People with physical disabilities, mental health needs and chronic illnesses were targeted as part of the Nazi eugenics policy. They were deemed to be damaging to the common good and as a result 360,000 individuals were subjected to forced sterilisation between 1933 and1939. From 1939-1941, the killing of disabled children and adults began. Thousands of disabled patients were first killed in gas chambers disguised as shower rooms at Brandenberg. This model was later applied to Nazi concentration camps such as Auschwitz-Birkenau.
Social and Political opponents
The Nazis also targeted political opponents, namely communists, trade unionists and social democrats, along with those whose religious beliefs conflicted with Nazi ideology, such as Jehovah’s Witnesses. Dachau, the first Nazi concentration camp, was built to imprison political opponents. Thousands of Freemasons were also persecuted by the Nazi regime and many were incarcerated in concentration camps, classed as political prisoners.
The Nazis used the terms ‘asocial’ and ‘workshy’ to categorise other groups of people who failed to conform to their social norms. This group included vagrants, beggars, alcoholics, drug addicts, prostitutes, nonconformists, and pacifists. ‘Asocials’ were forced to wear black triangles in concentration camps. Roma Gypsies were classed as ‘asocial’.
Gypsy and Roma oppression
Europe’s Roma and Sinti Gypsies were targeted by the Nazis for total destruction. About 200,000 were murdered or died as a result of starvation or disease. Many more were imprisoned, used as forced labour or subject to forced sterilisation and medical experimentation.
In June 1936, a central office to ‘Combat the Gypsy Nuisance’ opened in Munich. Gypsy homes were raided and as with Jewish children, Gypsy children were banned from public schools. In 1940, official statistics were collected about ‘Gypsies, mixed Gypsies and people with Gypsy style of life’ and all those who matched the categories were sent to labour camps.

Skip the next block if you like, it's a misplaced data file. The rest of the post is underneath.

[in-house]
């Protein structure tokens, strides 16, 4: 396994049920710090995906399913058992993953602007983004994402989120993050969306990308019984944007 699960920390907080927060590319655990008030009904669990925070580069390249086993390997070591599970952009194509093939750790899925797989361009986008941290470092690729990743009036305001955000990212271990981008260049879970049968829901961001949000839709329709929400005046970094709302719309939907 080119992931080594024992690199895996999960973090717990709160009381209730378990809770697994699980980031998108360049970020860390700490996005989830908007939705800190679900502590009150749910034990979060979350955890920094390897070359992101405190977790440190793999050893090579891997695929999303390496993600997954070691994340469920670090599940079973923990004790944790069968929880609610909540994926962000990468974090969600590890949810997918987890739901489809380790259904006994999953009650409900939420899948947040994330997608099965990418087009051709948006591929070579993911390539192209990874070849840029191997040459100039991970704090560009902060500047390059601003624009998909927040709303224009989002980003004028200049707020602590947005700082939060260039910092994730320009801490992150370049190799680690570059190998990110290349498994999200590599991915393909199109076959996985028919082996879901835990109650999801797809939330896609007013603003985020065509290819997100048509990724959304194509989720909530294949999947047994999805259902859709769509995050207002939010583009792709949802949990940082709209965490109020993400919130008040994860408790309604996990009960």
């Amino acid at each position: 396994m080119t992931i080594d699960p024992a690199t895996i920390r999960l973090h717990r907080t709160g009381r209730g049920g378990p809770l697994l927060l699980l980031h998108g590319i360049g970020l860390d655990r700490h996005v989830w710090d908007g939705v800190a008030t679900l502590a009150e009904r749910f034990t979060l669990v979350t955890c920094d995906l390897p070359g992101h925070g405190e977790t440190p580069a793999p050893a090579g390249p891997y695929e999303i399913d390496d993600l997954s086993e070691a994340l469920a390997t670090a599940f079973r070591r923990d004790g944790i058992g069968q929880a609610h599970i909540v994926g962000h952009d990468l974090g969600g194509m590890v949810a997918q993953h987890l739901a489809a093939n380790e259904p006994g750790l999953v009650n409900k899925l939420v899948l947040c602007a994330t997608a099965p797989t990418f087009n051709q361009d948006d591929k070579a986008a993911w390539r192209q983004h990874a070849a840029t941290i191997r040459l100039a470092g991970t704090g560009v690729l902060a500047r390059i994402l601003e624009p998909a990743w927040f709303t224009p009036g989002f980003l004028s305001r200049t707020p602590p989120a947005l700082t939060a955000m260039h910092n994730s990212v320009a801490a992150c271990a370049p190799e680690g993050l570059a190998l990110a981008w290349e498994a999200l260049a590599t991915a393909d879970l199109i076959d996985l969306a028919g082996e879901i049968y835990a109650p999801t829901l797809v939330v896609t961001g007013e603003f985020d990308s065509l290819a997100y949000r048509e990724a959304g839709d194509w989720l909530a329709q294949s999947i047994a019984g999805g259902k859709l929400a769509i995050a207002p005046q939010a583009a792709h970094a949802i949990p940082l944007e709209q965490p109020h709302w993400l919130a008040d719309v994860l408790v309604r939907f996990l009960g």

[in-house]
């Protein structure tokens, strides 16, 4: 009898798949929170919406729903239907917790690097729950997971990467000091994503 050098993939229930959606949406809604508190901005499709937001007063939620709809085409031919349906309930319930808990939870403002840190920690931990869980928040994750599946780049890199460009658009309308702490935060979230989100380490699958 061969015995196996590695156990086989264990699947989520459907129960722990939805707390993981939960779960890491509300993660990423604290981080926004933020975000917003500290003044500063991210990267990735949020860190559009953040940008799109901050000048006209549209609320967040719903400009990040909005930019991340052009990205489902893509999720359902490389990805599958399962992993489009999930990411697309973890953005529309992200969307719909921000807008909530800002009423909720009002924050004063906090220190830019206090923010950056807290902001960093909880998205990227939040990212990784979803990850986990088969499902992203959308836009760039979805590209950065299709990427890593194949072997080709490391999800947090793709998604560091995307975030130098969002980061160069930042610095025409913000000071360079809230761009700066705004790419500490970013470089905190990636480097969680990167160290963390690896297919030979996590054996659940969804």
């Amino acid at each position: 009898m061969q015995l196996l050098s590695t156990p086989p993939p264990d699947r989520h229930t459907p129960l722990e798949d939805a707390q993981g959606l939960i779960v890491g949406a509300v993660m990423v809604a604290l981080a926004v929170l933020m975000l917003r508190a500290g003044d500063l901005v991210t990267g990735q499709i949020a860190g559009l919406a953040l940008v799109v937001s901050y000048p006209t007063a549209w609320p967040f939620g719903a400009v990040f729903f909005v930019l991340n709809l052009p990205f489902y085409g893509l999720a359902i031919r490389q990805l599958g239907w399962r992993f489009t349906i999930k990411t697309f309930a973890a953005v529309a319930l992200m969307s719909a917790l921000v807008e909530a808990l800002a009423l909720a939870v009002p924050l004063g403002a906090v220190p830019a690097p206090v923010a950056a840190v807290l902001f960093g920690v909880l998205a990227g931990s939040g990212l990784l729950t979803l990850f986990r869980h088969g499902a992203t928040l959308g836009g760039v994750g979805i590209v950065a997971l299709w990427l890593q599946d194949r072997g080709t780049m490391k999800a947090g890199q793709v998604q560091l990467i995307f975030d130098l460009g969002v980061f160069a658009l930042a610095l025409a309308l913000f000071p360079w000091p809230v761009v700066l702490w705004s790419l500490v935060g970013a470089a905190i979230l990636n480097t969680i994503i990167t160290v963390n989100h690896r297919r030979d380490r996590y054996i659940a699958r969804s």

In February 1943, the first Roma and Sinti men, women and children arrived in Auschwitz-Birkenau, which had a specific Gypsy camp, the Zieguenlager. Of the 23,000 Gypsies imprisoned within this camp, it is estimated that around 20,000 were murdered. The Zieguenlager was liquidated in August 1944, and 2,897 Roma and Sinti were exterminated in the gas chambers. Surviving prisoners were deported to Buchenwald and Ravensbruck concentration camps; here, many more died of starvation and maltreatment.
Despite the atrocities committed against the Gypsy community their suffering as part of the Holocaust was not fully recognised by the West German Government until 1981. More information can be found at the Roma and Sinti Documentation Centre in Heidelberg, Germany.
Read an article on the Gypsy Holocaust by GRT experts Mike Doherty and Robert Dawson in Travellers’ Times online at http://travellerstimes.org.uk/News/The-Gypsy-Holocaust.aspx
Modern day persecution
Holocaust Memorial Day also commemorates the millions of people who were victims of more recent genocides in Cambodia, 1975-1979, Rwanda, 1994, Bosnia, 1995, and Darfur, 2003-present day.
Find out more
Holocaust Memorial Day Trust website: www.hmd.org.uk/holocaust
The Imperial War Museum has an online resource featuring all aspects of the Holocaust, https://www.iwm.org.uk/history/what-was-the-holocaust
Ben Uri is an art museum that explores the work of artists of Jewish descent and examines their artistic and social contribution to our national heritage. Read the Ben Uri blog at http://benuri.org.uk/blog/genocide-is-a-personal-thing/